When Gov. Dayton and House Republican leaders agreed to spend $525 million more on schools over the next two years, it brought to an end the governor's push for universal pre-kindergarten.
But the deal, which likely will help the state avoid a partial government shutdown on July 1, will deliver more money to Minnesota school districts that already offer free pre-K.
Among them is Rosemount-Apple Valley-Eagan Public Schools in the southern part of the Twin Cities metro area, where officials will use some of the money they'll be getting out of the deal to keep the program going.
At Westview Elementary in Apple Valley, the pre-K program provides 4-year-olds with a colorful classroom for half a day of learning and play. The experience comes with a snack and three recently hatched baby chickens.
The class is part of the district's strategic plan to boost early childhood education options for families. The district serves 320 4-year-olds in early learning programs and about 140 of them are enrolled in free, half-day programs like the one at Westview Elementary.
Classes like Westview's are unusual in a state with a persistently wide gap in the achievement of white children and students of color on standardized tests. Minnesota also has high private pre-kindergarten costs.
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But Superintendent Jane Berenz said she had no trouble convincing parents and teachers that public pre-kindergarten is a good idea. The hard part, she said, is figuring out how to pay for it without undercutting other programs.
Berenz wants more money added to the school funding formula, which offers her more flexibility in how she spends what the district is given by the state. That's the strategy House Republicans and Dayton ultimately agreed to.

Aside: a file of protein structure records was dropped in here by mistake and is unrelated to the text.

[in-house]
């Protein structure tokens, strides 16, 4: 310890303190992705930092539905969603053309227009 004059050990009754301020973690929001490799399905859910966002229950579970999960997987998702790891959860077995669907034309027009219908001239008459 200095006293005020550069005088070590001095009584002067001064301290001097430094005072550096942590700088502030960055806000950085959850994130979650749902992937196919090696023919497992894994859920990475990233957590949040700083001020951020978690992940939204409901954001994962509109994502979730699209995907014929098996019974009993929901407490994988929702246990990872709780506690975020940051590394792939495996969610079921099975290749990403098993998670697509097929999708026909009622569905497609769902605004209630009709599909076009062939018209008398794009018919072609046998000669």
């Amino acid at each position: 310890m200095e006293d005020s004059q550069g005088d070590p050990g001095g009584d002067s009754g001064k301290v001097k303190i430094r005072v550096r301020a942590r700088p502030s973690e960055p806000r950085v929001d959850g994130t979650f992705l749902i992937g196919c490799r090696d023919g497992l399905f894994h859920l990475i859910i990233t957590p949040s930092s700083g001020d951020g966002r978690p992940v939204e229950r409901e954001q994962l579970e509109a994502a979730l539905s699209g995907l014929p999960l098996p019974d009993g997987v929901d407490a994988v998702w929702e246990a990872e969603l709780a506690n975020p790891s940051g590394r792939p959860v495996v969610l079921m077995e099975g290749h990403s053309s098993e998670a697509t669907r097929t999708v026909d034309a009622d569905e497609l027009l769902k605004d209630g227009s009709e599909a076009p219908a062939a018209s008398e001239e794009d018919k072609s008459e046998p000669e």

"You cannot have high quality pre-K, full-day kindergarten and not take care of and nurture these kids as they go through the system," Berenz said. "Otherwise you're going to lose the gains."
The Rosemount-Apple Valley-Eagan district is the fourth largest in the state, and 25 percent of its students live in poverty. Many of its pre-K programs aim to serve low-income and minority students.
At Westview Elementary, pre-K teacher Janet Callahan said her students are getting a head-start on academics. But they're also becoming independent, confident and worldly — skills she thinks will go far in closing the achievement gap for low-income and minority kids.
"They're going into kindergarten, these children from culturally and linguistically different backgrounds, knowing they can succeed in school," Callahan said. "Feeling liked by their peers. Being very confident about what they know and their ability to use that, and learn more, and do well."
But free pre-kindergarten also helps middle class parents who work but can't always afford pre-kindergarten classes.
Vicki Truesdell of Apple Valley is among them. She and her husband work shifts, and until their son landed a spot in Westview's free pre-K program last year, he spent most of the time at home with relatives.
Truesdell said the results were dramatic.
"He walked into that preschool program with no skills," she said. "He couldn't use the scissors."
By the time Truesdell's son started kindergarten at Westview, she said, he was "totally ready to walk in the front doors.
"He's like 'I've got this. I'm walking to school by myself. I don't need your help.'"
Truesdell represents an important demographic for Democrats and Republicans as they hit the campaign trail in 2016. In part, both sides' pledge to support education funding is targeted at middle class suburban voters like her. In a year when former Secretary of State Hillary Clinton likely will be at the top of the Democratic ticket, women will be a highly courted group.
Truesdell said she tends to vote Republican, but not always. Rather than partisan loyalty, she said, her vote is likely to go to a candidate based on his or her view on important issues — like education.
As far as Truesdell is concerned, she wants more free pre-kindergarten no matter how the funding arrives.